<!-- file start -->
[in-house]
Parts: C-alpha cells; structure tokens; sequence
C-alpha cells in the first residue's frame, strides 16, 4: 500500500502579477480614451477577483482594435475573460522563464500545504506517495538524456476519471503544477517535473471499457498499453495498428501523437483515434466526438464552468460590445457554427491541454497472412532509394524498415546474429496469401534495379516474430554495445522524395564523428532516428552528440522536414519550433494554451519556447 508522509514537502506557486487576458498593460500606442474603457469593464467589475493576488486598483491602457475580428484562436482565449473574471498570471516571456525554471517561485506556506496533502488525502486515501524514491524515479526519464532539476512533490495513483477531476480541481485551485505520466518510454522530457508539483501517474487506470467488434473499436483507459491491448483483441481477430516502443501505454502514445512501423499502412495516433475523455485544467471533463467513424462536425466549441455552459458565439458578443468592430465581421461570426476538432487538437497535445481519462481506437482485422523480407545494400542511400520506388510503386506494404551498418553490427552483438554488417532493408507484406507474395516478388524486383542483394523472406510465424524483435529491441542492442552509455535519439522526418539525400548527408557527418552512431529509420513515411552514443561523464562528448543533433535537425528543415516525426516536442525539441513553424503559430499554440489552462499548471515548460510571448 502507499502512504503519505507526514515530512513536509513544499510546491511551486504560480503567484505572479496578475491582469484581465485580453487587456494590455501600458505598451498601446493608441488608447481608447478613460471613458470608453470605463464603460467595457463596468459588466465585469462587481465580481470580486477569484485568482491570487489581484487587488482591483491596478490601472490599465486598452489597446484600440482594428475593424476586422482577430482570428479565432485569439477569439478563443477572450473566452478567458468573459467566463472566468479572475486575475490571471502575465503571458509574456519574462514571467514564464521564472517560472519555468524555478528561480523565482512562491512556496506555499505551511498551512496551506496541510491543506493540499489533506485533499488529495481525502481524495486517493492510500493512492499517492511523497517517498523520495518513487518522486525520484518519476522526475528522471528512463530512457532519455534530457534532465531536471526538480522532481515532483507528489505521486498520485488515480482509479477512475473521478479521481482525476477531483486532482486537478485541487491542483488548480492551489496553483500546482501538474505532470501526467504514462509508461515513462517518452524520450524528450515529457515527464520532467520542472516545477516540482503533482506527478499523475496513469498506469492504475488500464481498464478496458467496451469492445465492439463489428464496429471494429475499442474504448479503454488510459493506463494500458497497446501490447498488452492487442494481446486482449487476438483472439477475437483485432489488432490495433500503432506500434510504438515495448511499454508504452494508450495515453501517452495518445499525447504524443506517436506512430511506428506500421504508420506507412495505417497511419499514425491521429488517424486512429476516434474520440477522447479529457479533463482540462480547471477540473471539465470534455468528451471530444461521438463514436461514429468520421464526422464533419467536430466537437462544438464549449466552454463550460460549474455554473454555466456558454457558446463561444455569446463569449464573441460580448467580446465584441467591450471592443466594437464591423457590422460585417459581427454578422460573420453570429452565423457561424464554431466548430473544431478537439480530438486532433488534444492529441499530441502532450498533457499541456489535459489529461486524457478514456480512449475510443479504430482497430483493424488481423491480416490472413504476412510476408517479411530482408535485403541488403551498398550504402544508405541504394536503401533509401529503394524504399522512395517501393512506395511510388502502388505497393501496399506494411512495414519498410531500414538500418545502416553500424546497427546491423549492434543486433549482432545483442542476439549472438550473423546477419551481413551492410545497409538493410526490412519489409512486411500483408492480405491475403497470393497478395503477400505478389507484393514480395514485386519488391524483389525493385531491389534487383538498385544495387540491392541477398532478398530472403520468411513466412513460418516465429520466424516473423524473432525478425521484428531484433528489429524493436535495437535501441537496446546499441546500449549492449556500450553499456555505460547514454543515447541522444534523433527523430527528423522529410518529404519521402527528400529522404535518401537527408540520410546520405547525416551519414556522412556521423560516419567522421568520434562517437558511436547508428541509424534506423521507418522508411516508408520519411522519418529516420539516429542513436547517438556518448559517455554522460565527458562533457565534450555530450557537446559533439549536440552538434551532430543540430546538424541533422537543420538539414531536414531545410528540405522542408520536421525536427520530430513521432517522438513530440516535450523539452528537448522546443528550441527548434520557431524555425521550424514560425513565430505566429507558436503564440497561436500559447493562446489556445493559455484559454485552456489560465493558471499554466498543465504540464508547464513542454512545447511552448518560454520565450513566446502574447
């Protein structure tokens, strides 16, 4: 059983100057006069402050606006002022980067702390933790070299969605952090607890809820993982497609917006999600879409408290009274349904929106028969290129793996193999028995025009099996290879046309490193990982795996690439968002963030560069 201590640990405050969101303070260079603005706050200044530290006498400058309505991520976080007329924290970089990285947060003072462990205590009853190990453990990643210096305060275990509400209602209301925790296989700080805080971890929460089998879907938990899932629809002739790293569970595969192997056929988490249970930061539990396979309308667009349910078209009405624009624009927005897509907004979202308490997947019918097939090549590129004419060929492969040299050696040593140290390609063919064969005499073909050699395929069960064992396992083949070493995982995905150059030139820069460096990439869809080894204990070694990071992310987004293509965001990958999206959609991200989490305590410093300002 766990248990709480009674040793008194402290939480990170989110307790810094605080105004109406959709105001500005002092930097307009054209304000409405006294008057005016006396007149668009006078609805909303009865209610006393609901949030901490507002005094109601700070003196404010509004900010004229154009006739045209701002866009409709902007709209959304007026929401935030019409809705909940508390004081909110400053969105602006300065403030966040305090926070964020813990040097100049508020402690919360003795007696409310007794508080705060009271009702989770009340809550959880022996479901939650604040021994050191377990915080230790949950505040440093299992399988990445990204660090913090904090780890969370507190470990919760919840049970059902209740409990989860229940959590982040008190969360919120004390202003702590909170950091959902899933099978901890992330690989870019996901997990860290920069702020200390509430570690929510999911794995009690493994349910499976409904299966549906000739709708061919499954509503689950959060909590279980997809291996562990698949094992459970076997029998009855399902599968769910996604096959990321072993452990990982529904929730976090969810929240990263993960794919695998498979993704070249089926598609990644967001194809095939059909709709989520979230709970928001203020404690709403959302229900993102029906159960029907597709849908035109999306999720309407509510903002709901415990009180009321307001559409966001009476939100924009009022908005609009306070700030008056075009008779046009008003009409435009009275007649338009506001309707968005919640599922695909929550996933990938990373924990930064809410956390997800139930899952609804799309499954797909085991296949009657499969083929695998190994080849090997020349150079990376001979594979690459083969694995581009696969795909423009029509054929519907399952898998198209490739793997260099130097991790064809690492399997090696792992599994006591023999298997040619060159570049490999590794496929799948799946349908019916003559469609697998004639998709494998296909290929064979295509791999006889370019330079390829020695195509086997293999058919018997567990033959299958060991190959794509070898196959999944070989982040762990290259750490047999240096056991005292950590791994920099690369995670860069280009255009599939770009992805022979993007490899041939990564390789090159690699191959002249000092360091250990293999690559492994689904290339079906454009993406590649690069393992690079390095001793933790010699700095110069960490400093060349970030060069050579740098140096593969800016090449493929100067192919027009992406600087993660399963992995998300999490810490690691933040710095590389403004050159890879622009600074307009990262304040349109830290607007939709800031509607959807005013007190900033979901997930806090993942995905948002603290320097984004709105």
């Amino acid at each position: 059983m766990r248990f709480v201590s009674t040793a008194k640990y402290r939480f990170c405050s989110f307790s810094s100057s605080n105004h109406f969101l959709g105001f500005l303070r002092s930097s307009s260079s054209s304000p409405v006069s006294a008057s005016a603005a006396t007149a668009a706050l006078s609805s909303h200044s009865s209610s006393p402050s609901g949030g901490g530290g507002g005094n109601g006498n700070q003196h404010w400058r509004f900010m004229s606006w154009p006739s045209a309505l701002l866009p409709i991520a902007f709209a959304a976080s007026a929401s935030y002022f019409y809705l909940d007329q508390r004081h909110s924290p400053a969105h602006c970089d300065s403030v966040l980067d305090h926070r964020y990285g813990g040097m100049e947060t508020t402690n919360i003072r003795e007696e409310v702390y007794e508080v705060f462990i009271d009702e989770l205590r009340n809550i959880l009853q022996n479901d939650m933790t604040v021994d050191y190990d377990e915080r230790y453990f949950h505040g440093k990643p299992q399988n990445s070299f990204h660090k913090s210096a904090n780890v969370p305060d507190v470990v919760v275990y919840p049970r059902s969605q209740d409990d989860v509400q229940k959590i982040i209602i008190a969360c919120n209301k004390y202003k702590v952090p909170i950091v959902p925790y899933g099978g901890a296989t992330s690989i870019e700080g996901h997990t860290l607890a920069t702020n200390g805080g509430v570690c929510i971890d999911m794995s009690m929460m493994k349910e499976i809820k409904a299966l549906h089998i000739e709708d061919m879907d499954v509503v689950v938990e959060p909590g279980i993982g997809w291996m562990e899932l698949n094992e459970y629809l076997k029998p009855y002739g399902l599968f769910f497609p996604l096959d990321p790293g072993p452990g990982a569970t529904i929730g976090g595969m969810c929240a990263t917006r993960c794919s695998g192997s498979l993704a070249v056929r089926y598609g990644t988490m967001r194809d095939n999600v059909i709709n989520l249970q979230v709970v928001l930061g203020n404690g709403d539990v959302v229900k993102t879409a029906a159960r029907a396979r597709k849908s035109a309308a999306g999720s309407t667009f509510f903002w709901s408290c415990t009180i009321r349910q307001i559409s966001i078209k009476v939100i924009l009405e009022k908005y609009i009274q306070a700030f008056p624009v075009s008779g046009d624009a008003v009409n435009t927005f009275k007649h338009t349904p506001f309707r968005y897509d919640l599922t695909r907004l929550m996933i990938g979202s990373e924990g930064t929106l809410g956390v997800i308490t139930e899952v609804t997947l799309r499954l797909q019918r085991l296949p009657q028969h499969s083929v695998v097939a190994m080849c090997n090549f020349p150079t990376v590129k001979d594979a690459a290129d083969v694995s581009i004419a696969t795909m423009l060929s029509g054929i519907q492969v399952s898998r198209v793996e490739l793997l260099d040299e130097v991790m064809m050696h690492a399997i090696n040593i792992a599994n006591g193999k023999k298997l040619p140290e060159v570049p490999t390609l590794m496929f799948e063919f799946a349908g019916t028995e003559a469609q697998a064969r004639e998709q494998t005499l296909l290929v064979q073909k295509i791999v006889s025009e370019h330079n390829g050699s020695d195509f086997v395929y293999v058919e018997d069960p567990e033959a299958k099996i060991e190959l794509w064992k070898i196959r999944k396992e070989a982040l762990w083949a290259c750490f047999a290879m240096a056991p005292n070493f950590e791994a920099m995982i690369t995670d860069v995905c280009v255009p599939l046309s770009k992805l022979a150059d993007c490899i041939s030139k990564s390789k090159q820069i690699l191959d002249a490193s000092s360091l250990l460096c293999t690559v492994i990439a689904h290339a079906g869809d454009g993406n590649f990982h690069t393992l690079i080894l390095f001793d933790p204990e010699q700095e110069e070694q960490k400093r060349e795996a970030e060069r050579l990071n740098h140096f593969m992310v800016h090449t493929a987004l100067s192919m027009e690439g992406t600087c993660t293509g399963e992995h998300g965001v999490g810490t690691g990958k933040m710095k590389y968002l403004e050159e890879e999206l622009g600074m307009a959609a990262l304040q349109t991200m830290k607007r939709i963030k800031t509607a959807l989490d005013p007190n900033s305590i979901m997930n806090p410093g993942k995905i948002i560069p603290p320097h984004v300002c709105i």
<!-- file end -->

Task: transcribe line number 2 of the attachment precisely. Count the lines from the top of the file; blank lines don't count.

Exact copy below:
Parts: C-alpha cells; structure tokens; sequence